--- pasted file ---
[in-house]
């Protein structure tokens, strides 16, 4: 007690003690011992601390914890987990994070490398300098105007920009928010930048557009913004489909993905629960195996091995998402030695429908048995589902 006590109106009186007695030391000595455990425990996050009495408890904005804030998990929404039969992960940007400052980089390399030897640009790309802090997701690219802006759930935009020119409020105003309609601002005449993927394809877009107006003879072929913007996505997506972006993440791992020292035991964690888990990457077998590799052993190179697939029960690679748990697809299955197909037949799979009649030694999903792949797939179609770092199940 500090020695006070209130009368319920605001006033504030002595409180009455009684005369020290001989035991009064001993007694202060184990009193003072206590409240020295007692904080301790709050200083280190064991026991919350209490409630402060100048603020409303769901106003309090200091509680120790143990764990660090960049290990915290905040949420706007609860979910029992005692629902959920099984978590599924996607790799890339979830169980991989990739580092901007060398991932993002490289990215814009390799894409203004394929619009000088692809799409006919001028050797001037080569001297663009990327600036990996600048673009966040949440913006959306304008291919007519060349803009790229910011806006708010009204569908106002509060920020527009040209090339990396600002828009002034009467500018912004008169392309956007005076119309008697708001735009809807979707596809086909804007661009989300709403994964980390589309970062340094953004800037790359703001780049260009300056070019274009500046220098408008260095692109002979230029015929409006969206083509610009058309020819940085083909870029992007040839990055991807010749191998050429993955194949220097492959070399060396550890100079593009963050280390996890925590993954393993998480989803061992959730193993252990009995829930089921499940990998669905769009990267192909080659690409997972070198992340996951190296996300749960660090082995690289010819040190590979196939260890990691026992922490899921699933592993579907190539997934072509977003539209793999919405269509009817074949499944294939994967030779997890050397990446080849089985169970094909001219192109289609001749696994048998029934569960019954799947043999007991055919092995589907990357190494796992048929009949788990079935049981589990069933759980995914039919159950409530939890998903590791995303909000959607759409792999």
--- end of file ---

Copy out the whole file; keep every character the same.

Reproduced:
[in-house]
């Protein structure tokens, strides 16, 4: 007690003690011992601390914890987990994070490398300098105007920009928010930048557009913004489909993905629960195996091995998402030695429908048995589902 006590109106009186007695030391000595455990425990996050009495408890904005804030998990929404039969992960940007400052980089390399030897640009790309802090997701690219802006759930935009020119409020105003309609601002005449993927394809877009107006003879072929913007996505997506972006993440791992020292035991964690888990990457077998590799052993190179697939029960690679748990697809299955197909037949799979009649030694999903792949797939179609770092199940 500090020695006070209130009368319920605001006033504030002595409180009455009684005369020290001989035991009064001993007694202060184990009193003072206590409240020295007692904080301790709050200083280190064991026991919350209490409630402060100048603020409303769901106003309090200091509680120790143990764990660090960049290990915290905040949420706007609860979910029992005692629902959920099984978590599924996607790799890339979830169980991989990739580092901007060398991932993002490289990215814009390799894409203004394929619009000088692809799409006919001028050797001037080569001297663009990327600036990996600048673009966040949440913006959306304008291919007519060349803009790229910011806006708010009204569908106002509060920020527009040209090339990396600002828009002034009467500018912004008169392309956007005076119309008697708001735009809807979707596809086909804007661009989300709403994964980390589309970062340094953004800037790359703001780049260009300056070019274009500046220098408008260095692109002979230029015929409006969206083509610009058309020819940085083909870029992007040839990055991807010749191998050429993955194949220097492959070399060396550890100079593009963050280390996890925590993954393993998480989803061992959730193993252990009995829930089921499940990998669905769009990267192909080659690409997972070198992340996951190296996300749960660090082995690289010819040190590979196939260890990691026992922490899921699933592993579907190539997934072509977003539209793999919405269509009817074949499944294939994967030779997890050397990446080849089985169970094909001219192109289609001749696994048998029934569960019954799947043999007991055919092995589907990357190494796992048929009949788990079935049981589990069933759980995914039919159950409530939890998903590791995303909000959607759409792999």